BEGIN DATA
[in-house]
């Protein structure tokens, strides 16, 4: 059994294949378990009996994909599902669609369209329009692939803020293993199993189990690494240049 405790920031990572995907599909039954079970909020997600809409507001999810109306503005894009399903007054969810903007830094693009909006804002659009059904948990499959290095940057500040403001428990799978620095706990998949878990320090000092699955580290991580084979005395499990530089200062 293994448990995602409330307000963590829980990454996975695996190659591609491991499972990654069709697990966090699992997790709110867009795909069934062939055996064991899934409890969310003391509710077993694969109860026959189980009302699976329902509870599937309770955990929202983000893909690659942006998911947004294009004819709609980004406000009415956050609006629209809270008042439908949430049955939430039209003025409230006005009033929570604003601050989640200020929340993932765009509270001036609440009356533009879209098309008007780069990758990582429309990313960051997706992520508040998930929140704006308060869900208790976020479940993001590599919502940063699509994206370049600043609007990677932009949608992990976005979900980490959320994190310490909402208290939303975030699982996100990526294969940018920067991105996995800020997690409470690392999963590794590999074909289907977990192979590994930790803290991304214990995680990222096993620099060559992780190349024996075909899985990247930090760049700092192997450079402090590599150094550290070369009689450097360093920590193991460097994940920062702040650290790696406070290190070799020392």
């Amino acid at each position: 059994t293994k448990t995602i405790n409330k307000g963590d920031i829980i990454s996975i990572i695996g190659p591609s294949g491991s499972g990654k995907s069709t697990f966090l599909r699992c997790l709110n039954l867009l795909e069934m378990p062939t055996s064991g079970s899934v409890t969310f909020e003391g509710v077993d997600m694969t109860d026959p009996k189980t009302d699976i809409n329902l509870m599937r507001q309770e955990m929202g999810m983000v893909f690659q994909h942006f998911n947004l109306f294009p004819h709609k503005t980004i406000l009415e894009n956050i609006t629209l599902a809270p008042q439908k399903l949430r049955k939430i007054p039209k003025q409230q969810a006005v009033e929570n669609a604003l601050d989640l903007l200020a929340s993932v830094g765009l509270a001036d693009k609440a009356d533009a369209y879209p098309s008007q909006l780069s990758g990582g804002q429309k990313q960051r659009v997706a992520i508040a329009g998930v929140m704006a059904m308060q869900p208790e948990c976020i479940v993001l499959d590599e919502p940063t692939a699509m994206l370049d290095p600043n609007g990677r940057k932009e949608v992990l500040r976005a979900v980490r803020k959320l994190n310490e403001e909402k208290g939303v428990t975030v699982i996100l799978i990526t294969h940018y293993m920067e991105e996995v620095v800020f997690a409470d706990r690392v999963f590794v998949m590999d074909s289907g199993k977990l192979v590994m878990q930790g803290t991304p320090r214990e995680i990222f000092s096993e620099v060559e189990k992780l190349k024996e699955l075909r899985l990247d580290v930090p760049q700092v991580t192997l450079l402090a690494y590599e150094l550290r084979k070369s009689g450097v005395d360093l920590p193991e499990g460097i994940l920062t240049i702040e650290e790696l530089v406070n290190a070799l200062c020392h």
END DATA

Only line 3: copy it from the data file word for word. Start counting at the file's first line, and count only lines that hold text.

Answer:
């Amino acid at each position: 059994t293994k448990t995602i405790n409330k307000g963590d920031i829980i990454s996975i990572i695996g190659p591609s294949g491991s499972g990654k995907s069709t697990f966090l599909r699992c997790l709110n039954l867009l795909e069934m378990p062939t055996s064991g079970s899934v409890t969310f909020e003391g509710v077993d997600m694969t109860d026959p009996k189980t009302d699976i809409n329902l509870m599937r507001q309770e955990m929202g999810m983000v893909f690659q994909h942006f998911n947004l109306f294009p004819h709609k503005t980004i406000l009415e894009n956050i609006t629209l599902a809270p008042q439908k399903l949430r049955k939430i007054p039209k003025q409230q969810a006005v009033e929570n669609a604003l601050d989640l903007l200020a929340s993932v830094g765009l509270a001036d693009k609440a009356d533009a369209y879209p098309s008007q909006l780069s990758g990582g804002q429309k990313q960051r659009v997706a992520i508040a329009g998930v929140m704006a059904m308060q869900p208790e948990c976020i479940v993001l499959d590599e919502p940063t692939a699509m994206l370049d290095p600043n609007g990677r940057k932009e949608v992990l500040r976005a979900v980490r803020k959320l994190n310490e403001e909402k208290g939303v428990t975030v699982i996100l799978i990526t294969h940018y293993m920067e991105e996995v620095v800020f997690a409470d706990r690392v999963f590794v998949m590999d074909s289907g199993k977990l192979v590994m878990q930790g803290t991304p320090r214990e995680i990222f000092s096993e620099v060559e189990k992780l190349k024996e699955l075909r899985l990247d580290v930090p760049q700092v991580t192997l450079l402090a690494y590599e150094l550290r084979k070369s009689g450097v005395d360093l920590p193991e499990g460097i994940l920062t240049i702040e650290e790696l530089v406070n290190a070799l200062c020392h």